Affiliation: Department of Parasitology, Faculty of Medicine, University of Malaya, Kuala Lumpur, Malaysia.

ABSTRACT

Background: Stress alters the oxidant-antioxidant state and immune cell responses which disrupts its function to combat infection. Blastocystis hominis, a common intestinal protozoan has been reported to be opportunistic in immunocompromised patients namely cancer. B. hominis infectivity in other altered immune system conditions especially stress is unknown. We aimed to demonstrate the stress effects towards the susceptibility and pathogenicity of B. hominis infection.

Methods/findings: Three-week-old Wistar rats were divided into four groups: (a)control; (b)stress-induced; (c)B. hominis infected; (d)stress-induced with B. hominis infection; (n = 20 respectively). Stress was induced for an hour daily (30 days) using a Belly Dancer Shaker. Weight gain was monitored, stool samples were collected for B. hominis screening and blood for the determination of differential count, levels of immunoglobulin, oxidative damage, and peripheral blood mononuclear cell (PBMC) proliferation upon induction with solubilized antigen of B. hominis (Blasto-Ag). Group (b) exhibited the highest level of weight gain. Group (d) had higher levels of parasite cyst count in stools, serum IgE, oxidized protein and lipid compared to the group (c). Levels of monocyte and antioxidant in group (d) were decreased and their PBMCs showed highest inhibition of proliferation level when exposed to Blasto-Ag. Monocyte level in Group (b) showed insignificant difference compared to group (a) but was significantly lower compared to group (c). Antioxidant levels in group (c) were generally lower compared to group (a) and (b). Inhibition level exhibited by Blasto-Ag treated PBMCs of group (c) was higher compared to group (a) and (b).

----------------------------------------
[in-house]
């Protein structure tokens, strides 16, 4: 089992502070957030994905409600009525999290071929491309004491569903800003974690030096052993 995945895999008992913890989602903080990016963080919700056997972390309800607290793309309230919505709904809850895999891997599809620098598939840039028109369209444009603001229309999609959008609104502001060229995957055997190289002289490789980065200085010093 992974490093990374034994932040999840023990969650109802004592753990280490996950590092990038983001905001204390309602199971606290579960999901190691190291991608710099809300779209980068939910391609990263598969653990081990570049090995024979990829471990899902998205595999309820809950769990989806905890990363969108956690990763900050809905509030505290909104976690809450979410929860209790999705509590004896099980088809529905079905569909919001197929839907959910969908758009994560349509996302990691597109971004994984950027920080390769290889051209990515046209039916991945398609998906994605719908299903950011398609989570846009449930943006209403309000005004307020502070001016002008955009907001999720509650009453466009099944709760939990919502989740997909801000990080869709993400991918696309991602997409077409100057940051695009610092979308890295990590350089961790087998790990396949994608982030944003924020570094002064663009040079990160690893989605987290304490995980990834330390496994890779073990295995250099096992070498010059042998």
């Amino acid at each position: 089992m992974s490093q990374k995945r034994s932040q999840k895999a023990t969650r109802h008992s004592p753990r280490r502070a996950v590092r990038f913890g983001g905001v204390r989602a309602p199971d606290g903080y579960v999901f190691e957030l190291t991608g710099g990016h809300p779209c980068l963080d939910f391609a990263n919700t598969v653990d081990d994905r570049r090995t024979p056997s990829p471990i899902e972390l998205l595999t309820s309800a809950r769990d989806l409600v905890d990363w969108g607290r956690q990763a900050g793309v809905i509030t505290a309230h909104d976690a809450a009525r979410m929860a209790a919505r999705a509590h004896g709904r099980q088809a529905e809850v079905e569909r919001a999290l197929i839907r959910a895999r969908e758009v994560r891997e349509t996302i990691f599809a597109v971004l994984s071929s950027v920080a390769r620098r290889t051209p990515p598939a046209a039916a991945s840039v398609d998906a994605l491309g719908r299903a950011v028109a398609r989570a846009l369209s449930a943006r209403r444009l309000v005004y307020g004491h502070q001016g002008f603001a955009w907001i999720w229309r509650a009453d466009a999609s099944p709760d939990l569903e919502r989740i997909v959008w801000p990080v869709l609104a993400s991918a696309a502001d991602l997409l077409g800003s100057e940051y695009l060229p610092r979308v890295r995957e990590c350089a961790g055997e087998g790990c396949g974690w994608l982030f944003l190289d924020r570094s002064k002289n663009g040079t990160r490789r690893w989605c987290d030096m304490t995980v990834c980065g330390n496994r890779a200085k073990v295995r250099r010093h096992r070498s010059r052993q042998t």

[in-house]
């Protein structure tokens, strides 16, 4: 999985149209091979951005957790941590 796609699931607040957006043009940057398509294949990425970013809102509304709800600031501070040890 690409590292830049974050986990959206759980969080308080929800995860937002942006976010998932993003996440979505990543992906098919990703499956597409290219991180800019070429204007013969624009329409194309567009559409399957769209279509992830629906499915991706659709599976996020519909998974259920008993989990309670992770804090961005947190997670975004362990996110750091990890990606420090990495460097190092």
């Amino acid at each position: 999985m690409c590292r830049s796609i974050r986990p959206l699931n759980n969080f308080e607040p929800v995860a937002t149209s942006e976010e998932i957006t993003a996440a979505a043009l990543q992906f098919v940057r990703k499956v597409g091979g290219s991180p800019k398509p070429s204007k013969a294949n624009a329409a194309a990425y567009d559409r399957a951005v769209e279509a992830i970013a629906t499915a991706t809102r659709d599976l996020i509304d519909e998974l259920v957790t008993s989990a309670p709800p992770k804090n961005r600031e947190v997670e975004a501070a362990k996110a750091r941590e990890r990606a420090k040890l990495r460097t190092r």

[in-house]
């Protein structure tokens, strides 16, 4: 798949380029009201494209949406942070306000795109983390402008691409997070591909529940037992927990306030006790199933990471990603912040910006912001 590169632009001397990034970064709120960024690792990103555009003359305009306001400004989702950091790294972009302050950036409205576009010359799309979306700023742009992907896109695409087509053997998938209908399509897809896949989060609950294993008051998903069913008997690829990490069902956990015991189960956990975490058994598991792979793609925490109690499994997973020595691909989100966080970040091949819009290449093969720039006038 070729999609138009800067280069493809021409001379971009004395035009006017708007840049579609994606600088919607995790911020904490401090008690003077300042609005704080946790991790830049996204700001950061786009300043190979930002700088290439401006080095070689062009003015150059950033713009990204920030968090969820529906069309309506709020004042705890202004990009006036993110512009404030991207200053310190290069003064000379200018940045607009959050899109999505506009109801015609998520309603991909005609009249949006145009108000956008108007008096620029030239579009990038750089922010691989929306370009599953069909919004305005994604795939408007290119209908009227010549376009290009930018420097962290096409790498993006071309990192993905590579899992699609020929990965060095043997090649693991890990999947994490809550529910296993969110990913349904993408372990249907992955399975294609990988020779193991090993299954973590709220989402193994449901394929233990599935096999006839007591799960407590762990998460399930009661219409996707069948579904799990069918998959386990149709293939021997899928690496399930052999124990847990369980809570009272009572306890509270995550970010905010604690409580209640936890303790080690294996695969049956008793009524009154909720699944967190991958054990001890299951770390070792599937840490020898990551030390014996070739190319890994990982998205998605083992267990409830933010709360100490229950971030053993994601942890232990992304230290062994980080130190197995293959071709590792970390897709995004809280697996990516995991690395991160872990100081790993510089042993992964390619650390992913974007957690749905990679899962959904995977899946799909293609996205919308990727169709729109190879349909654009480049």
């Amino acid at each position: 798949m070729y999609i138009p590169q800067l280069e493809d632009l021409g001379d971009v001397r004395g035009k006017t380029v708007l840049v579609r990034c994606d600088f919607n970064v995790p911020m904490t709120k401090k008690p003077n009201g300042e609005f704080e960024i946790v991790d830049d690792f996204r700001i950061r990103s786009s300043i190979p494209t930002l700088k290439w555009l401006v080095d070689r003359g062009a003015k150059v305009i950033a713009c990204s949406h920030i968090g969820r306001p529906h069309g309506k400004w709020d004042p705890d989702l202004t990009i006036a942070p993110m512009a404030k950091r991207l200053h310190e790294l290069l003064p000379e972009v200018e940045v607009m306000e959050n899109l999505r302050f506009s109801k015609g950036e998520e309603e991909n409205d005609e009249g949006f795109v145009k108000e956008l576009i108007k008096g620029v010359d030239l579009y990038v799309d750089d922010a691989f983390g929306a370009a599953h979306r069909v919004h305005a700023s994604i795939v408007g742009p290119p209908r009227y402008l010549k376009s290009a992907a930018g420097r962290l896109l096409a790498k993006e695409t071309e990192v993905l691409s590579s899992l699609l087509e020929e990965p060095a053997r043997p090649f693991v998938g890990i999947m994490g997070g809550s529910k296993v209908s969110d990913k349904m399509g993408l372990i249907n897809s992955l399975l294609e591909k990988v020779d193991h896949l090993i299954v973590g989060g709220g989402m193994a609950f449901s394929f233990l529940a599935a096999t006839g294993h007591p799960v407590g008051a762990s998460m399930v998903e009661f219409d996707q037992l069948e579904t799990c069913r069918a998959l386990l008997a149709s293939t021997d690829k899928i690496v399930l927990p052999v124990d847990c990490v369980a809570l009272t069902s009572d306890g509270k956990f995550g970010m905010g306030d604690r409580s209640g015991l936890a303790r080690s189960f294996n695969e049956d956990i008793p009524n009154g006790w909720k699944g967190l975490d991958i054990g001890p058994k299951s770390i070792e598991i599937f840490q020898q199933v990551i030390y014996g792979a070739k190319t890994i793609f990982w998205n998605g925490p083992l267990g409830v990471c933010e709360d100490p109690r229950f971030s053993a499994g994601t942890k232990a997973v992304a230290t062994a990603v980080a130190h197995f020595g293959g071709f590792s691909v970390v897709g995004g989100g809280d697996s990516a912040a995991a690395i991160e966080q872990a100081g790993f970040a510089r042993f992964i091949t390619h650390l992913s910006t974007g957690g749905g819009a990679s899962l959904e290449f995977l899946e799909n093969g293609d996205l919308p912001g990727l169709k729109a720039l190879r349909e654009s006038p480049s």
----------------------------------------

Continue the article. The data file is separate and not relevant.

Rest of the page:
Conclusion: The pathogenicity and augmentation of B. hominis infection is enhanced when stress is present. Lifestyles today are becoming increasingly stressed and the present findings suggest that the parasite which has been reported to be one of the most common organisms seen in stool surveys, namely in developing countries, may tend to be more pathogenic in stressful situations.

Show MeSH
Related in: MedlinePlus